She's involved in plinkit that provided pre-build websites for small libraries. Currently, she's mostly integrating and customizing, not programming anymore. Here are 10 tips for non-developers to get involved in plone.
10: blog about plone. How you use it; what you like; comparison to other systems that you know. Promote plone improvements: talk about improvements that you want and you might get others to chime in. Read Jon Stahl's blog as an example ([Reinout:] or mine :-)). And get listed on http://planet.plone.org .
9: contribute a theme.
8: "Adopt" a product. Assist the developer by reporting bugs or by verifying already reported bugs. Offer to write documentation! A step further: become the product owner. There are orphaned products that nobody updates the product page for. No new releases are being made. A great way to get involved.
7: Marketing. Put your site on http://plone.net . For bonus points, write it up as a case study. Or tag sites on del.icio.us with plone-site .
6: Online participation. Mailinglists, irc.
5: Local user groups. Either join one or start one. Do take care of announcing them widely, as that's often forgotten.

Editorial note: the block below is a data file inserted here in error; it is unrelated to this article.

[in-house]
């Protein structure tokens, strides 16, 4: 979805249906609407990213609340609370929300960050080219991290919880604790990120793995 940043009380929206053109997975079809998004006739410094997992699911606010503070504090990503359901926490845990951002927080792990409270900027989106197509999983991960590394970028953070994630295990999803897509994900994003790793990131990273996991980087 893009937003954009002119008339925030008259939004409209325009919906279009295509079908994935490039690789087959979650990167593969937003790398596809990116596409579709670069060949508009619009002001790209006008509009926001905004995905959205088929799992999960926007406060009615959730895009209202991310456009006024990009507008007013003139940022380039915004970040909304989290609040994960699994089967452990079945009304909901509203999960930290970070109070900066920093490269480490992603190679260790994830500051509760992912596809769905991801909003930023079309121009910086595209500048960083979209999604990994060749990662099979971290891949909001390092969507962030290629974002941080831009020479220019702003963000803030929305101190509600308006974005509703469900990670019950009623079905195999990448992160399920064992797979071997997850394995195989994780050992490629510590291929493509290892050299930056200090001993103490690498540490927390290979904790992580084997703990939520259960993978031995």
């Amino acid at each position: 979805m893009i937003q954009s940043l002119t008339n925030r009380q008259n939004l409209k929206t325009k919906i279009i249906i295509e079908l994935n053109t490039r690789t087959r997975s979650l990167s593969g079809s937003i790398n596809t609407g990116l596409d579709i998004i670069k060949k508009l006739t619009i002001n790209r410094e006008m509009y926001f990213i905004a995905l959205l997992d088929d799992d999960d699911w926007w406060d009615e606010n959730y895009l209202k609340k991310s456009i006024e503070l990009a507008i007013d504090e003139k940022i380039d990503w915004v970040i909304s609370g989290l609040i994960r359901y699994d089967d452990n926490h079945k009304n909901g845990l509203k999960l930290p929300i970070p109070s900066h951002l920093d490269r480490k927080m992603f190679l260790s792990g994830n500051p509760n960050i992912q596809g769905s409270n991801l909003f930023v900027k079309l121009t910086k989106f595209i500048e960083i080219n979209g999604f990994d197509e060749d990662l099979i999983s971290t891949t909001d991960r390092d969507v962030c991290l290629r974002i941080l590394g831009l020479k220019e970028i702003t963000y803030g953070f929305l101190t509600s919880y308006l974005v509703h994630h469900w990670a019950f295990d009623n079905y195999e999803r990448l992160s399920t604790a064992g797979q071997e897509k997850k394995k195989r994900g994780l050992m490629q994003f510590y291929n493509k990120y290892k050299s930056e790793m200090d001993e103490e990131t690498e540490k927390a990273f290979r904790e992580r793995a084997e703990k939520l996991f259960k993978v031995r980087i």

4: Sprints. They're not just for developers! There's been a documentation sprint, for instance. If you're not a develooper: sponsoring is really valuable.
3: Beta/release candidate releases. Download them and play with it. Especially new plone releases. Report bugs and test by migrating sites. A good way to contribute is to determine documentation needs.
2: Documentation. Use it, comment on it. And write it!
1: Report bugs. Valuable feedback to the developers. Also if you're not sure: report it anyway.
Technorati tag: ploneconf2007
My name is Reinout van Rees and I work a lot with Python (programming language) and Django (website framework). I live in The Netherlands and I'm happily married to Annie van Rees-Kooiman.
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